RE: RARA-AVIS: Noir and violence

From: John Williams (
Date: 20 Mar 2005

Karin wrote

  I do agree that showing a character's response to pain is a way of developing the character. The debatable part is how it is done.

  I must say I'm really sympathetic to Karin's point of view here. I can understand that there may be people who read noir/hb because they're interested in seeing just how tough a detective/hero might possibly be, but I can't say I'm one of them. For me the noir/hb novel is a way of talking honestly about the human condition, while not forgoing the pleasures of story.

  As a writer I think the hardest things to write are sex and violence and certain rules pertain to both. For me their primary purpose is to illuminate character. And when they fail utterly is when they decide instead to titillate. Now titillation is in some degree in the eye of the beholder, but, by and large, I have a pretty good idea as to when I, as a reader of a scene of sex or violence, am being titillated. And by and large it's accompanied by the thought 'does anyone really do that?' In sex scenes the wish fulfilment tends to be all too obvious (twins, hot tubs, hookers who fall for detectives) but, with violence, authors tend to be hide behind the
'it's all true' defence. Frankly I don't believe for a moment that rapists regularly remove their victims' teeth (you just have to consider the logistics seriously) and I strongly suspect that something about the notion of it turns the author on. And I think the repulsion to which Karin refers is the repulsion one feels at being confronted with someone's else's sexual fantasies (without having asked for them). Torture, it seems to me, is almost always pornographic, once written down.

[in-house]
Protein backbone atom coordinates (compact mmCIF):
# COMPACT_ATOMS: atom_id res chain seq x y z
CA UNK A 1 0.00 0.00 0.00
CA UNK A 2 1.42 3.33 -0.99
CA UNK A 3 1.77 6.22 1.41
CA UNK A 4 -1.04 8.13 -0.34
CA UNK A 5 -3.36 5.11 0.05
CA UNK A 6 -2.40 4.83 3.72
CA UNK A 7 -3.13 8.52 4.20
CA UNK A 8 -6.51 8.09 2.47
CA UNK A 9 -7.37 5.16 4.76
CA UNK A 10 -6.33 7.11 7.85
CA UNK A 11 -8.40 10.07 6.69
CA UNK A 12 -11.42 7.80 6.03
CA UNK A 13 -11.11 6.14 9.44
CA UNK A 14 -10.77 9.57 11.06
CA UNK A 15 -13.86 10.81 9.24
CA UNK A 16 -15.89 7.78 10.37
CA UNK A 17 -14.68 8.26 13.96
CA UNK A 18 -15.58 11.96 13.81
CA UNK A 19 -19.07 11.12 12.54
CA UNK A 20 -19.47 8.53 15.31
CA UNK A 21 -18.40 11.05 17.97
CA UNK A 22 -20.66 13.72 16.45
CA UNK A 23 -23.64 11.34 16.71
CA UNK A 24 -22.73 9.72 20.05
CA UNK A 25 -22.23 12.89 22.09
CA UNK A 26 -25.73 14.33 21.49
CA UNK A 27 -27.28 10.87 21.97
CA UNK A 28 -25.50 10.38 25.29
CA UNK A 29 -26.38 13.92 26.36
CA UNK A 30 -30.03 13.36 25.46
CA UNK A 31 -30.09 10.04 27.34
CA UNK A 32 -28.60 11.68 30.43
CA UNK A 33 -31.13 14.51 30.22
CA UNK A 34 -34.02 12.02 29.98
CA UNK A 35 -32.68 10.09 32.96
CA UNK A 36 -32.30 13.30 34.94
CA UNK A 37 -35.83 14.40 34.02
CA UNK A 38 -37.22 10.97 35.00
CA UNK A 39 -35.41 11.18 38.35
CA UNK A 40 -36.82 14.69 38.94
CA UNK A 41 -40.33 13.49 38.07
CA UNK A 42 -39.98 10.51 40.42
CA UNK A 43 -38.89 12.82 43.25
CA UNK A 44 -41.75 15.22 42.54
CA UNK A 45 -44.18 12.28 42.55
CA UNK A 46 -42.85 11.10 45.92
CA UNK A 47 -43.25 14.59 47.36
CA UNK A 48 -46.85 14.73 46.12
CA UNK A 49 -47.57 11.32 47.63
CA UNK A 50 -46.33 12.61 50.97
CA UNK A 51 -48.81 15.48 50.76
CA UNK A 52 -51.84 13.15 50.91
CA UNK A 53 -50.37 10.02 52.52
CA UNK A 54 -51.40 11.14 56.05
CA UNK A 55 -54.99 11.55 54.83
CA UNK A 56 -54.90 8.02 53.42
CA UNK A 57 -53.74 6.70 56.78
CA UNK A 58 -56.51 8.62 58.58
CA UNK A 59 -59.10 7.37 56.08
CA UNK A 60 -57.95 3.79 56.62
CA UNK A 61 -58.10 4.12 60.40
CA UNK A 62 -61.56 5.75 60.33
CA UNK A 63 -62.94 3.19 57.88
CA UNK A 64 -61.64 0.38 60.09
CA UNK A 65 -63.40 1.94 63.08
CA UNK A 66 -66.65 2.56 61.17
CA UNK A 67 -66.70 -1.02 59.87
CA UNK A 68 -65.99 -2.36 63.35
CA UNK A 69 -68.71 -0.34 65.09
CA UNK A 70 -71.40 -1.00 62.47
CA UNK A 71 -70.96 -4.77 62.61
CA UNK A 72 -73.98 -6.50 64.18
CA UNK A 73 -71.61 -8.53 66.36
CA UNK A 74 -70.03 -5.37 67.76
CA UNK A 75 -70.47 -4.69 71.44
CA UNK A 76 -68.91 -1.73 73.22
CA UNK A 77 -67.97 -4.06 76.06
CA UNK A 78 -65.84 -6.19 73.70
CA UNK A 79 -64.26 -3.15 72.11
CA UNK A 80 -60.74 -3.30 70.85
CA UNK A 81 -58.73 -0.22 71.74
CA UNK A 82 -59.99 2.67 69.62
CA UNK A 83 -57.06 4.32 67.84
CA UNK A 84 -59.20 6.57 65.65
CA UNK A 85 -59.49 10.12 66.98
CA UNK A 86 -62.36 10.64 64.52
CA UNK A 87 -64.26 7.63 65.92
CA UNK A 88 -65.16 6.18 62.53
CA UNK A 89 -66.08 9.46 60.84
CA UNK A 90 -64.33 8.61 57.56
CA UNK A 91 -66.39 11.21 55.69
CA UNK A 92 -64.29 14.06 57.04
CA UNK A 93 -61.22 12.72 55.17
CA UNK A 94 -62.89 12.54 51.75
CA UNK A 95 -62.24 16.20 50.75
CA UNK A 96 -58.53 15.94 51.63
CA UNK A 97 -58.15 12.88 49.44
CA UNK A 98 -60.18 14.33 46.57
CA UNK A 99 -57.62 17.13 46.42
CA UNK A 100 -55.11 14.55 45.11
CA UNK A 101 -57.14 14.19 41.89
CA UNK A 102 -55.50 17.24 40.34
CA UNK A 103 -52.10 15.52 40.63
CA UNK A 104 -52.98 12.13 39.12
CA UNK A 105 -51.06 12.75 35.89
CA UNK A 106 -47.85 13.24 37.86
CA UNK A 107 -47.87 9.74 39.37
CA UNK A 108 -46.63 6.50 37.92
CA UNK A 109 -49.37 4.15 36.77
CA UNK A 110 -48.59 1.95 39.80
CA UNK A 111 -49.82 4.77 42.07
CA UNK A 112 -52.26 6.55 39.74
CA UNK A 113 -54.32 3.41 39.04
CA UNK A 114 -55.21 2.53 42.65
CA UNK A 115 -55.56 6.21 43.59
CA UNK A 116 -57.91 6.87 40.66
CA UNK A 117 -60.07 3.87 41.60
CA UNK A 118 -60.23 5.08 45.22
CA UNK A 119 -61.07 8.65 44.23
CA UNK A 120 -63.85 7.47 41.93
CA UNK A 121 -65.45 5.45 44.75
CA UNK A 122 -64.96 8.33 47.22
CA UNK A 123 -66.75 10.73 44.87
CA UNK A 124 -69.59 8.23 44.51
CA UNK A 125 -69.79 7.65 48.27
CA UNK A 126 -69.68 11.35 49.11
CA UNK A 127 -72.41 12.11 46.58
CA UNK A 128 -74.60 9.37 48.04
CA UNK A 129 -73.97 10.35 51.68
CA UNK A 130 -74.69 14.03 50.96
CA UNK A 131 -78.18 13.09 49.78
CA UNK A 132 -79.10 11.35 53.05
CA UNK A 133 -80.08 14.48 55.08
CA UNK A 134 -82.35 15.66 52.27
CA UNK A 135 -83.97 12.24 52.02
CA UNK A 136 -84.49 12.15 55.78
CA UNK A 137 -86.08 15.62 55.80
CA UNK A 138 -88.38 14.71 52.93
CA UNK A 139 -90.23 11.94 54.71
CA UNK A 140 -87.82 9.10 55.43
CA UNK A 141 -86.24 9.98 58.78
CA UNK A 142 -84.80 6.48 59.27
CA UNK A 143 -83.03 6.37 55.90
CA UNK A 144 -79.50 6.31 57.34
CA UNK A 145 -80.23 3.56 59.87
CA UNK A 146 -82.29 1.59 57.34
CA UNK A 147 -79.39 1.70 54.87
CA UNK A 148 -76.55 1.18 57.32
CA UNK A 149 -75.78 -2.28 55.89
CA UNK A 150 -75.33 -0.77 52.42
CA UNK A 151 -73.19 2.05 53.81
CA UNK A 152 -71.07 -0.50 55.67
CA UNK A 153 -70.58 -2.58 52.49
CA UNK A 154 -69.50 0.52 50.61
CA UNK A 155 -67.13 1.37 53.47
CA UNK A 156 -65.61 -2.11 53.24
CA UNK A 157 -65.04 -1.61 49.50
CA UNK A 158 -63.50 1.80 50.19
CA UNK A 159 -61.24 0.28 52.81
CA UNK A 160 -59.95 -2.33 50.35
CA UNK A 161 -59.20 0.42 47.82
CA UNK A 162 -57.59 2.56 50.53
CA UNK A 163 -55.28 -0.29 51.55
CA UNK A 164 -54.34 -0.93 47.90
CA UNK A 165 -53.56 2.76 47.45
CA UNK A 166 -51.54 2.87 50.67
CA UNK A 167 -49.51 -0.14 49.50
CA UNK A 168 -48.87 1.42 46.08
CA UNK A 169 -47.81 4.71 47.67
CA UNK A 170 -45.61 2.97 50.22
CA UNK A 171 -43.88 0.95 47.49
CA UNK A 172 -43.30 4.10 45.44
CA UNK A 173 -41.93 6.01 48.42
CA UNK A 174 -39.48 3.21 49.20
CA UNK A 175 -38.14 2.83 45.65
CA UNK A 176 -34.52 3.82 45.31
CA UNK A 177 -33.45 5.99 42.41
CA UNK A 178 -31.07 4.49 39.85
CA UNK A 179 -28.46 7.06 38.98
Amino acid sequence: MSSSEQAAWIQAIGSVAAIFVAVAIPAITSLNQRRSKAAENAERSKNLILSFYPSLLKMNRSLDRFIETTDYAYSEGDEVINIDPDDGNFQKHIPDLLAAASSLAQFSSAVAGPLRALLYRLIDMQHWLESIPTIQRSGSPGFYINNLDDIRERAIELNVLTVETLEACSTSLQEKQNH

Of course I realise that plenty of the appeal of fifties noir at the time was as a kind of violent pornography, I kind of hoped though that, here in the noughties, noir might concern itself with real tensions and troubles, and not merely provide an outlet for writers to sublimate their aberrant desires.

  There's a line in a Jimmie Dale Gilmore song about the difference between
'what's real and what pretends'. I think most of this outre violence is the product of writers pretending. It's certainly very 'genre', but it's nothing of what makes me love - and, intermittently, attempt to write - the genre. Because that is about attempting to deal with what's real, and that involves, as a writer, trying to transmit something learned from one's life experiences. If your life experiences involve lots of fetishistic violence, then you may well write well about it, if not, please consider the possibility that you won't.


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